Maternal Differentiation of Self and Toddlers’ Sleep: The Mediating Role of Nighttime Involvement

Tamar Simon, Anat Scher

Research output: Contribution to journalArticlepeer-review


Good sleep is essential for optimal development and adaptive functioning. Hence, identifying the factors that shape sleep quality is important. Based on the transactional model of sleep development and drawing on Bowen’s concept of differentiation of self (DoS), the present study examined the interrelations between sleep-related parental behavior, child’s sleep quality, and mothers’ DoS. A community sample of 130 mothers of 24- to 36-month-old children completed the DoS instrument and sleep questionnaires. Lower maternal DoS levels were associated with higher parental sleep-related involvement, both at bedtime and through the course of the night. Using structural equation modeling (SEM), a path analysis model indicates that maternal sleep-related involvement functions as a mediator through which the differentiation of self is related to the sleep characteristics of toddlers. As the links between parenting practices and child sleep reflect bi-directional associations, the conclusion that can be drawn from the present data is that relational aspects, such as those defined and measured by the construct of DoS, contribute to sleep–wake regulation beyond infancy. The data suggest that this construct should be considered in intervention research.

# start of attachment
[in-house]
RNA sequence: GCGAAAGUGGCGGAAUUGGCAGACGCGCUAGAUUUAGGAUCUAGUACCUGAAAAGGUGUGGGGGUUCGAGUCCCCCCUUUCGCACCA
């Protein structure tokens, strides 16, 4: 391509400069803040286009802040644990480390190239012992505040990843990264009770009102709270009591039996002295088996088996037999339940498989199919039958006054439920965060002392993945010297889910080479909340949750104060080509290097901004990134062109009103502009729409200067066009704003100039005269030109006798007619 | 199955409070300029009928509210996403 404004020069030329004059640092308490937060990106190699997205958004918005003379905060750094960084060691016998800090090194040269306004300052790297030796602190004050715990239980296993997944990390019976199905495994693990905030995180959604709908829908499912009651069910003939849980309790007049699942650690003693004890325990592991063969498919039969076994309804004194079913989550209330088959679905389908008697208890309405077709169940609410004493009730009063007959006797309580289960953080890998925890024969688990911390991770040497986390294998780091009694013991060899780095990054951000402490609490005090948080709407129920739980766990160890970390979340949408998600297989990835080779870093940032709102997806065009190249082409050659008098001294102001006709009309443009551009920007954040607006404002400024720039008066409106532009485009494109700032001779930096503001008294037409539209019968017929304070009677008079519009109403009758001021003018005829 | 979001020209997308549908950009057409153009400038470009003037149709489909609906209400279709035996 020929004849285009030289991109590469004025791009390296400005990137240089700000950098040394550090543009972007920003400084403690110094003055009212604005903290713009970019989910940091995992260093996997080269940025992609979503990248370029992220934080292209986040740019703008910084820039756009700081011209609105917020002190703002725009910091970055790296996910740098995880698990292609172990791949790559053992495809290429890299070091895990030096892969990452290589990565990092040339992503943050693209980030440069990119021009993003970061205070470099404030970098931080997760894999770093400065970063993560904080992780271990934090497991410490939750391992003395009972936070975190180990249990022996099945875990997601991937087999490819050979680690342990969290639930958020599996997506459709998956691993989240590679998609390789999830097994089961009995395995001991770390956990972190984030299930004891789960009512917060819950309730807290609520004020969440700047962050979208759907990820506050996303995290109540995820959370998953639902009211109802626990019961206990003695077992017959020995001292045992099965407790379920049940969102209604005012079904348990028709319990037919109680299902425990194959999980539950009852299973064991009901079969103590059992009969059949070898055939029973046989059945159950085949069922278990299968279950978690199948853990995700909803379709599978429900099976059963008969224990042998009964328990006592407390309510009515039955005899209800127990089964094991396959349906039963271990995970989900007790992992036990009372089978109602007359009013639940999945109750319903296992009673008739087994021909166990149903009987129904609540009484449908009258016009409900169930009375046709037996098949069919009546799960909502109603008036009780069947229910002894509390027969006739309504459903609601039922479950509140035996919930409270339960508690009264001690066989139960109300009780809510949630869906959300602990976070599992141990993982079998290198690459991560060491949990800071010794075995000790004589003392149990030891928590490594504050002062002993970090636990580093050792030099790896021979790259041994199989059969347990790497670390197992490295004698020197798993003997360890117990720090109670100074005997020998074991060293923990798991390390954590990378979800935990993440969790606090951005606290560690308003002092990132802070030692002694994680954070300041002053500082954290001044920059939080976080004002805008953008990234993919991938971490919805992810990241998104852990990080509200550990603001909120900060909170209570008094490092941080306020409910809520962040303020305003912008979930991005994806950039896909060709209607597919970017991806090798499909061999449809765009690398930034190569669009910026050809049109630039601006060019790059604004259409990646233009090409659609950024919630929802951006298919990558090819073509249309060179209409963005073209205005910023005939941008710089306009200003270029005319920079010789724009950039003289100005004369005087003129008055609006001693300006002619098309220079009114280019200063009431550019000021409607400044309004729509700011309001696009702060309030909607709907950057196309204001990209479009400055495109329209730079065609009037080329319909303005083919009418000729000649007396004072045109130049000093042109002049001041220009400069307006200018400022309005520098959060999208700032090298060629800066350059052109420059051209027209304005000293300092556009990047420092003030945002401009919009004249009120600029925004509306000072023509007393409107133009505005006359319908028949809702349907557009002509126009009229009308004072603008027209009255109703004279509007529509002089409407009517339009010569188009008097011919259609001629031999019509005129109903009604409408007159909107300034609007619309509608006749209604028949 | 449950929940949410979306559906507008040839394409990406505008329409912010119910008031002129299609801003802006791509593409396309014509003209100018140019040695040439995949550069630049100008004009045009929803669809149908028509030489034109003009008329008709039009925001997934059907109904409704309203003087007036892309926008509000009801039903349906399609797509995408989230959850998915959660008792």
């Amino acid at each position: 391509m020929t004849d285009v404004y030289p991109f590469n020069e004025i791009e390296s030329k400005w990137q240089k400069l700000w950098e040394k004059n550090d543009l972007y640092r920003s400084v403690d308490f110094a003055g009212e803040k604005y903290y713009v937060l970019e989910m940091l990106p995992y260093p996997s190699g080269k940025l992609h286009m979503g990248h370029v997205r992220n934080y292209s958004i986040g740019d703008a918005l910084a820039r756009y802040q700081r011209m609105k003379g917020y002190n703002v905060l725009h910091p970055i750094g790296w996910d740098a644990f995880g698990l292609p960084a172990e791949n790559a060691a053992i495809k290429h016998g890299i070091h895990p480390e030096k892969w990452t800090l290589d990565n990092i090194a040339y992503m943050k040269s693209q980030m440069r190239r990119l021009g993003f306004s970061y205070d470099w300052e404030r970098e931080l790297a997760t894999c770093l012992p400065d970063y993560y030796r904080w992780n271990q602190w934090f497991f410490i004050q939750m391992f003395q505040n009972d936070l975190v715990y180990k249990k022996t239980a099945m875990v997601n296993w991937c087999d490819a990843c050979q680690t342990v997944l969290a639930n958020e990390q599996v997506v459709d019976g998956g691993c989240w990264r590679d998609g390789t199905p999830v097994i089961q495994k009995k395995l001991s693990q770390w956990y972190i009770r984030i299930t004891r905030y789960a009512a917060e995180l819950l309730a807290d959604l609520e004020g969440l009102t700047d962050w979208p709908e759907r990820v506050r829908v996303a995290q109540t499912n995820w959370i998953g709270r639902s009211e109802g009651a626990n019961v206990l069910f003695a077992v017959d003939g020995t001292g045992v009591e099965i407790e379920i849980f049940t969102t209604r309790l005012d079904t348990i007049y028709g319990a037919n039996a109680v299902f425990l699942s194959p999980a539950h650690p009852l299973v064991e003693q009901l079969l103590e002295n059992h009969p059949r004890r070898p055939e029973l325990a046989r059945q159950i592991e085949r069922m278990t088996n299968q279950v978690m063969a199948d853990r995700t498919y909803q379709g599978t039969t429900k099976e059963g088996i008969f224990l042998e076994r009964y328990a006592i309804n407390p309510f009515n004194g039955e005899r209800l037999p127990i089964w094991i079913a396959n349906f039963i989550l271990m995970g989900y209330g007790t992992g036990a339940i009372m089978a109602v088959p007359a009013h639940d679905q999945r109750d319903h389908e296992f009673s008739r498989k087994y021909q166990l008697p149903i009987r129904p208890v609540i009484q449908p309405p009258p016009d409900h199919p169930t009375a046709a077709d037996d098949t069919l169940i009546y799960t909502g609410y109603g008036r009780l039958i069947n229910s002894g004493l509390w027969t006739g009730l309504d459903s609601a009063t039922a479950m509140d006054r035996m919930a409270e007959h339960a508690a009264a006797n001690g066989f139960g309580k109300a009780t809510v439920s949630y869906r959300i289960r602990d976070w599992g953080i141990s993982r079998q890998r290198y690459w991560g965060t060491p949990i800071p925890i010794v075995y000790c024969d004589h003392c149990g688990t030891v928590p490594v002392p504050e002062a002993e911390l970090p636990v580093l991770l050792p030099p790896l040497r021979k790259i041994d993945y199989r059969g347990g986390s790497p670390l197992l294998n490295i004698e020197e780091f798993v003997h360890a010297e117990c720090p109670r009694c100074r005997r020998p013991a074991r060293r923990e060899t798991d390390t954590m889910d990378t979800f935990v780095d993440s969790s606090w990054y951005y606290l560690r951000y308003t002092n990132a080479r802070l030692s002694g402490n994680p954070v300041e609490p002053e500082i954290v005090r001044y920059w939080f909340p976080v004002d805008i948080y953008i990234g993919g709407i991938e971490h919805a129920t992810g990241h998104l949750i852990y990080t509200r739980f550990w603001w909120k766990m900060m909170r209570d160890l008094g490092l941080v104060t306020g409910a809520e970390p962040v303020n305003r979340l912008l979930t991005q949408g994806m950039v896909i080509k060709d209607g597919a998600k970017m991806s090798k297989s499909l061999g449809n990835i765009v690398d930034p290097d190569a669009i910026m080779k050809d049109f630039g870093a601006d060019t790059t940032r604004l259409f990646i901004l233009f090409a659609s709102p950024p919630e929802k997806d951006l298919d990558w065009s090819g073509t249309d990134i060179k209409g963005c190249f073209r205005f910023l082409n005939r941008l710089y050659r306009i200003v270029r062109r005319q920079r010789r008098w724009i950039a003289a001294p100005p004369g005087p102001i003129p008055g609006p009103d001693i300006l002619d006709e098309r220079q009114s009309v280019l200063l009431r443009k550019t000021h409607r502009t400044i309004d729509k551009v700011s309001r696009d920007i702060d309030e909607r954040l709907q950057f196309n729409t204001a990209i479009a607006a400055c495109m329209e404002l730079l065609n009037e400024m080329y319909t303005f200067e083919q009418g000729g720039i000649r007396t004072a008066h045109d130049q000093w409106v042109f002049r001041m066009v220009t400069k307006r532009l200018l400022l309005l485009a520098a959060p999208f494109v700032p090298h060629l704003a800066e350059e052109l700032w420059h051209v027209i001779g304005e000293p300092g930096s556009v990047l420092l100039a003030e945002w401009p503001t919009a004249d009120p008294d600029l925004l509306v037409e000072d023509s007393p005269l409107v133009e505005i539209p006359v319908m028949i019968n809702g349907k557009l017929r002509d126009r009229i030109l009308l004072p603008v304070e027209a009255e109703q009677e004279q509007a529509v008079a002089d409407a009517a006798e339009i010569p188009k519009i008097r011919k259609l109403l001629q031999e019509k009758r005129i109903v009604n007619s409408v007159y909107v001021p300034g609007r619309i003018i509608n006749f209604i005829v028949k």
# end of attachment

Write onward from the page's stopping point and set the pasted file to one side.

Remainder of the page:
Original languageEnglish
Article number1714
JournalInternational Journal of Environmental Research and Public Health
Issue number3
StatePublished - 17 Jan 2023

Bibliographical note

Funding Information:
We are grateful to the families who participated in this study. Thanks are also due to Sandra Zukerman for her contribution in data analysis. The administrative and financial support of the Centre for the Study of Child Development is gratefully acknowledged.

Publisher Copyright:
© 2023 by the authors.


  • bedtime practices
  • children
  • differentiation of self
  • nighttime parenting
  • sleep

ASJC Scopus subject areas

  • Pollution
  • Public Health, Environmental and Occupational Health
  • Health, Toxicology and Mutagenesis


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